Full-length spt5 mRNA for injections was generated using the SP6 mMessage mMachine kit (Keegan et al., 2002) following manufacturers' instructions (Ambion). Injections were performed into dechorionated one- to two-cell stage embryos of an fh20+/−; isl1-GFP intercross. Embryos were raised to 48 hpf and sorted based on the extent of facial branchiomotor neuron migration. These embryos were subsequently lysed, and DNA was used to genotype individual embryos by PCR amplification of a microsatellite marker that is tightly linked to the fh20 locus (0/3677). The microsatellite was identified from sequencing data produced by the Zebrafish Sequencing Group at the Sanger Institute and annotated at the Ensembl Zebrafish Genome Browser (version 16.2.1; 30020R9For 5′-TTTTGTTAGTAGTTGTTTTTGGTC-3′; 30020R9Rev 5′-ATTCTGTCCACACAAATTCTTTAT-3′). We also performed complementation analysis by crossing an fh20+/− male to an sk8+/− female.
Embryos from either an fh20+/−; isl1-GFPtg/+ or an sk8+/−;isl1-GFPtg/+ intercross were used for donors and hosts to generate genetic mosaics. Donor embryos were injected with 2.5% lysinated rhodamine dextran (10-kDa Fluor-Ruby, Molecular Probes) in 0.2 M KCl. Transplants were performed at shield stage (6 hpf) as in Moens and Fritz (1999). All confocal analysis was performed as in Cooper et al. (2003). The image of the sk8 to wild-type transplant host in Figure 4D had faint GFP expression. Enhancement of the GFP channel caused bleed-through into the rhodamine channel resulting in yellow–red donor cells.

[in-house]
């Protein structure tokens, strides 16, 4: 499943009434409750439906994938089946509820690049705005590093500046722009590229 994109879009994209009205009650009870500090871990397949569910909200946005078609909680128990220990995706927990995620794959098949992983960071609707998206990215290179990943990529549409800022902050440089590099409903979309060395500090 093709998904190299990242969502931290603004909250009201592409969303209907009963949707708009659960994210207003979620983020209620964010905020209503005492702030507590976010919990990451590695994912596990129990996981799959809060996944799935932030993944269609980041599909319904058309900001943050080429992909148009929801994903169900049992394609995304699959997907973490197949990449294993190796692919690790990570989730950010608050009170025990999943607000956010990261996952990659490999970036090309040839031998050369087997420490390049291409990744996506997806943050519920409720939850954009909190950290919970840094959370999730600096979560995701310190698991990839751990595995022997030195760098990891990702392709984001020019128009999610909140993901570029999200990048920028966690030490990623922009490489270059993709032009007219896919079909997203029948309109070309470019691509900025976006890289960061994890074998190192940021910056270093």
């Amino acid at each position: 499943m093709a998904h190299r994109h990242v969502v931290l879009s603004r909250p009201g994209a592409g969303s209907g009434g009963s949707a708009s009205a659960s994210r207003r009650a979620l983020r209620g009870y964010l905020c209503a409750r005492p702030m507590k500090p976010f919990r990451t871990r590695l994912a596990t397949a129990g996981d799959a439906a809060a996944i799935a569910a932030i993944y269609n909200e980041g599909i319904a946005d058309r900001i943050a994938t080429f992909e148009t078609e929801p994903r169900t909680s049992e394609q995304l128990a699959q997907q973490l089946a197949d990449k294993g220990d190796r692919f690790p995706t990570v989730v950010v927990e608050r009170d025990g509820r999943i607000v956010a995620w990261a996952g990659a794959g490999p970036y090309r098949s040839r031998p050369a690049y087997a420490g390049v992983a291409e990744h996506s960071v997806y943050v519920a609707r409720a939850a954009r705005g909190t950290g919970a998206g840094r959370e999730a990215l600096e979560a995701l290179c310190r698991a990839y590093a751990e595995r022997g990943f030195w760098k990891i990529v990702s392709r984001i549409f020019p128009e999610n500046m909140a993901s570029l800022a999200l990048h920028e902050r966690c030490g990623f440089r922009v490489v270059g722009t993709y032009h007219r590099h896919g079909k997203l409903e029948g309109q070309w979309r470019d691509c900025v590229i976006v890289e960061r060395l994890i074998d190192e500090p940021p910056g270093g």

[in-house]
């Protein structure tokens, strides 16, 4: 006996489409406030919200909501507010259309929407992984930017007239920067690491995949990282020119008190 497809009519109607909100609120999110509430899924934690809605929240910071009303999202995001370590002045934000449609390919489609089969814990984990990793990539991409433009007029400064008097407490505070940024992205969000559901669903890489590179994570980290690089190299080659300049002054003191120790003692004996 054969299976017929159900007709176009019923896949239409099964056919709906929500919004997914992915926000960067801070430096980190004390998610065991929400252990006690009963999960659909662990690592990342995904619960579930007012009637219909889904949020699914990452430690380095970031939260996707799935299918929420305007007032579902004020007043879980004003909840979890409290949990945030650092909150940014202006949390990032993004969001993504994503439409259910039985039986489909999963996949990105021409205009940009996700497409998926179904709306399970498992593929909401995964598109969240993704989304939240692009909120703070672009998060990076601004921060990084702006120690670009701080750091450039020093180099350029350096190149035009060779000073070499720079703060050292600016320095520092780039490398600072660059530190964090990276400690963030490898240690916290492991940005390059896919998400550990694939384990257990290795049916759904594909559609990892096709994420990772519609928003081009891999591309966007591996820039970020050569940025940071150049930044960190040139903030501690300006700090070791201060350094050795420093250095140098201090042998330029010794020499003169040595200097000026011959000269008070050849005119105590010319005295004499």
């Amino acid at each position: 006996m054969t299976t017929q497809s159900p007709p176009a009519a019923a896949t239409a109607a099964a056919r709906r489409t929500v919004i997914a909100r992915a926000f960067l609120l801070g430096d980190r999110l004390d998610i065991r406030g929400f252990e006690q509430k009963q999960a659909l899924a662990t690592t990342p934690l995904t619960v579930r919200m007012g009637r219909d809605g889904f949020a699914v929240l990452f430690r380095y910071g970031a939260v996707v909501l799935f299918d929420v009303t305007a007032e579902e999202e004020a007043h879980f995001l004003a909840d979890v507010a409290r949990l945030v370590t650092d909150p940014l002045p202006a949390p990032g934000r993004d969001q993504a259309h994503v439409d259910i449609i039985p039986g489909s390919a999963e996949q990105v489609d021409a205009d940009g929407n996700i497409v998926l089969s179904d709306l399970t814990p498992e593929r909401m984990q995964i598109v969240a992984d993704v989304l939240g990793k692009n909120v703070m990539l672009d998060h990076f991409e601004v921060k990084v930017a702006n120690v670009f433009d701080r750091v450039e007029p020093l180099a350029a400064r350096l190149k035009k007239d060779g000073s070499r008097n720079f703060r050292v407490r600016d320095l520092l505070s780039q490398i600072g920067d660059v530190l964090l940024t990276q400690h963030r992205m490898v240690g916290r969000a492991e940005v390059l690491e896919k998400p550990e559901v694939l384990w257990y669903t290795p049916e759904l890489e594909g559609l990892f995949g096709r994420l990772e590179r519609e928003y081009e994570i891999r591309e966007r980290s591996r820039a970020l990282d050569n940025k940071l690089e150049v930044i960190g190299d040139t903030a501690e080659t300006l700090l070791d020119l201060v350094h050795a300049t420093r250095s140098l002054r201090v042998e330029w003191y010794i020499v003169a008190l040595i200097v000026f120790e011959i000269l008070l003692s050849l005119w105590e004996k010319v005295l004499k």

The authors thank Hitoshi Okamoto and Shin-ichi Higashijima for the isl1-GFP transgenic line. Fish heterozygous for the null sk8 allele of foggy/spt5 and the construct used to generate full-length wild-type spt5 mRNA were a generous gift from Deborah Yelon. Wild-type and hypomorphic mutant embryos for the m806 allele were kindly provided by Su Guo. We are grateful for excellent fish care and technical assistance provided by Sean Rhodes and Jennifer Stout. We also thank members of the Moens lab for insightful discussions and critical reading of the manuscript. This work was support by PHS NRSA T32 GM07270 from NIGMS (K.L.C.; C.B.M.), and the FHCRC Summer Undergraduate Internship Program (J.A.). C.B.M. is an investigator with the Howard Hughes Medical Institute.